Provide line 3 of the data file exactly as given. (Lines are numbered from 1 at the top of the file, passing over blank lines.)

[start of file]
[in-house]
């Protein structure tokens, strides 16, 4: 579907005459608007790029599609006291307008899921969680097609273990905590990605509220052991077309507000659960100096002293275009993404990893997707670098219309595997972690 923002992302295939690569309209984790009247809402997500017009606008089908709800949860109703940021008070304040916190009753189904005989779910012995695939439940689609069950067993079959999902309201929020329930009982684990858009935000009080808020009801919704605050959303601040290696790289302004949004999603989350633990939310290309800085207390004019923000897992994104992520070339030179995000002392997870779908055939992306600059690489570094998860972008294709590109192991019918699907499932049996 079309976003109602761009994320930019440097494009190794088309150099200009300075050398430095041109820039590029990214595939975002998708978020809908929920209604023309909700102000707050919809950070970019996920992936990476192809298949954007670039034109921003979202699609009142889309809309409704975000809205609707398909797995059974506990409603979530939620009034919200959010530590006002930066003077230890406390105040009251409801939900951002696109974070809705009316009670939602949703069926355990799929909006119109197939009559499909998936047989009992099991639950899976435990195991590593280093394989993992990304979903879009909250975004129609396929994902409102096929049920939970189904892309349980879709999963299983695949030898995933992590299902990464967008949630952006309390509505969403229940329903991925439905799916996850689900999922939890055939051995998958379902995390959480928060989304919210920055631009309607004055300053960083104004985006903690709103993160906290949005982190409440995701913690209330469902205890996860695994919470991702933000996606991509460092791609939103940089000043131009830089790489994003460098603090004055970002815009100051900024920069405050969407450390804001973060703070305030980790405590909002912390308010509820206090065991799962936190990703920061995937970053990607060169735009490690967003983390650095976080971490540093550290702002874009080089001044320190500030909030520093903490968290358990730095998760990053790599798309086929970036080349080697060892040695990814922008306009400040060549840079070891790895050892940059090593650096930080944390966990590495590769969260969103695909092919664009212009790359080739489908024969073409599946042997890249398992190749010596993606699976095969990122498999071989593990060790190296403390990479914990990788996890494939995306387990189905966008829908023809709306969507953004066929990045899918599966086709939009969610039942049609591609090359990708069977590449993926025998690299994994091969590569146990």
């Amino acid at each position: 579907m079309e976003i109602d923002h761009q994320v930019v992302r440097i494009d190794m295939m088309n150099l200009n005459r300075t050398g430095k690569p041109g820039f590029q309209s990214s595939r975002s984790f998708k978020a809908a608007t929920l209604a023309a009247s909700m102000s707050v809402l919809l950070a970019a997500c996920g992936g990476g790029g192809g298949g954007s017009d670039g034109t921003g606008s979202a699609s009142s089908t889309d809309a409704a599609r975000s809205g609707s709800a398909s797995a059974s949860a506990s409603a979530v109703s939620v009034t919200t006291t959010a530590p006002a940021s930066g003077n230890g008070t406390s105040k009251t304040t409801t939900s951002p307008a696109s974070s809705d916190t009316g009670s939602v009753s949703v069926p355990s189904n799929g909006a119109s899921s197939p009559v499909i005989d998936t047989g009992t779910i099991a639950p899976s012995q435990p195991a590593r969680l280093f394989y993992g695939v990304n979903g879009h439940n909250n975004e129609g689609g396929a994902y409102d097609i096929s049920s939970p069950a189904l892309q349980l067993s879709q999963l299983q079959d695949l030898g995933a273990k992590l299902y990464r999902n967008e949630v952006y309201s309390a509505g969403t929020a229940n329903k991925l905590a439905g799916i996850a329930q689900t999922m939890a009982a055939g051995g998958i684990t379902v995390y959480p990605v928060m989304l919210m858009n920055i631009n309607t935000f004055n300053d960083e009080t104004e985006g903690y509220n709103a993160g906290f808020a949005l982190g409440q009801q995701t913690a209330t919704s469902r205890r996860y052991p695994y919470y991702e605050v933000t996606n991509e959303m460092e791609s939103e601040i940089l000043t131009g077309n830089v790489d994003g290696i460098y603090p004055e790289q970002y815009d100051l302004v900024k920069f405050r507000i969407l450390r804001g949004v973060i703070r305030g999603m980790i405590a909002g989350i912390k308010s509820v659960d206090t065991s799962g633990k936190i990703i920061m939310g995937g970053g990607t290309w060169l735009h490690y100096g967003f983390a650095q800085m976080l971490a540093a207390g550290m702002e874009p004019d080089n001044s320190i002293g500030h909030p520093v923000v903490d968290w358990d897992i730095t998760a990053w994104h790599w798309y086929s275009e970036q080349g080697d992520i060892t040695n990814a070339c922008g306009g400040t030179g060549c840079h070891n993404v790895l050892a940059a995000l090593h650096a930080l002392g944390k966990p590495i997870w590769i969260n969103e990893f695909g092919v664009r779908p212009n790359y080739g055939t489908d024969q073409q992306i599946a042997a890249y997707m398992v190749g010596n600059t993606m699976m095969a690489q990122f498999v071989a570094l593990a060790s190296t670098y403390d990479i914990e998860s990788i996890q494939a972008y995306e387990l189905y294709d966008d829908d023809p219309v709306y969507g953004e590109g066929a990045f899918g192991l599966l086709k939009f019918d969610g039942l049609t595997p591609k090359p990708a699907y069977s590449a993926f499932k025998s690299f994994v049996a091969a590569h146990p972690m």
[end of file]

């Amino acid at each position: 579907m079309e976003i109602d923002h761009q994320v930019v992302r440097i494009d190794m295939m088309n150099l200009n005459r300075t050398g430095k690569p041109g820039f590029q309209s990214s595939r975002s984790f998708k978020a809908a608007t929920l209604a023309a009247s909700m102000s707050v809402l919809l950070a970019a997500c996920g992936g990476g790029g192809g298949g954007s017009d670039g034109t921003g606008s979202a699609s009142s089908t889309d809309a409704a599609r975000s809205g609707s709800a398909s797995a059974s949860a506990s409603a979530v109703s939620v009034t919200t006291t959010a530590p006002a940021s930066g003077n230890g008070t406390s105040k009251t304040t409801t939900s951002p307008a696109s974070s809705d916190t009316g009670s939602v009753s949703v069926p355990s189904n799929g909006a119109s899921s197939p009559v499909i005989d998936t047989g009992t779910i099991a639950p899976s012995q435990p195991a590593r969680l280093f394989y993992g695939v990304n979903g879009h439940n909250n975004e129609g689609g396929a994902y409102d097609i096929s049920s939970p069950a189904l892309q349980l067993s879709q999963l299983q079959d695949l030898g995933a273990k992590l299902y990464r999902n967008e949630v952006y309201s309390a509505g969403t929020a229940n329903k991925l905590a439905g799916i996850a329930q689900t999922m939890a009982a055939g051995g998958i684990t379902v995390y959480p990605v928060m989304l919210m858009n920055i631009n309607t935000f004055n300053d960083e009080t104004e985006g903690y509220n709103a993160g906290f808020a949005l982190g409440q009801q995701t913690a209330t919704s469902r205890r996860y052991p695994y919470y991702e605050v933000t996606n991509e959303m460092e791609s939103e601040i940089l000043t131009g077309n830089v790489d994003g290696i460098y603090p004055e790289q970002y815009d100051l302004v900024k920069f405050r507000i969407l450390r804001g949004v973060i703070r305030g999603m980790i405590a909002g989350i912390k308010s509820v659960d206090t065991s799962g633990k936190i990703i920061m939310g995937g970053g990607t290309w060169l735009h490690y100096g967003f983390a650095q800085m976080l971490a540093a207390g550290m702002e874009p004019d080089n001044s320190i002293g500030h909030p520093v923000v903490d968290w358990d897992i730095t998760a990053w994104h790599w798309y086929s275009e970036q080349g080697d992520i060892t040695n990814a070339c922008g306009g400040t030179g060549c840079h070891n993404v790895l050892a940059a995000l090593h650096a930080l002392g944390k966990p590495i997870w590769i969260n969103e990893f695909g092919v664009r779908p212009n790359y080739g055939t489908d024969q073409q992306i599946a042997a890249y997707m398992v190749g010596n600059t993606m699976m095969a690489q990122f498999v071989a570094l593990a060790s190296t670098y403390d990479i914990e998860s990788i996890q494939a972008y995306e387990l189905y294709d966008d829908d023809p219309v709306y969507g953004e590109g066929a990045f899918g192991l599966l086709k939009f019918d969610g039942l049609t595997p591609k090359p990708a699907y069977s590449a993926f499932k025998s690299f994994v049996a091969a590569h146990p972690m």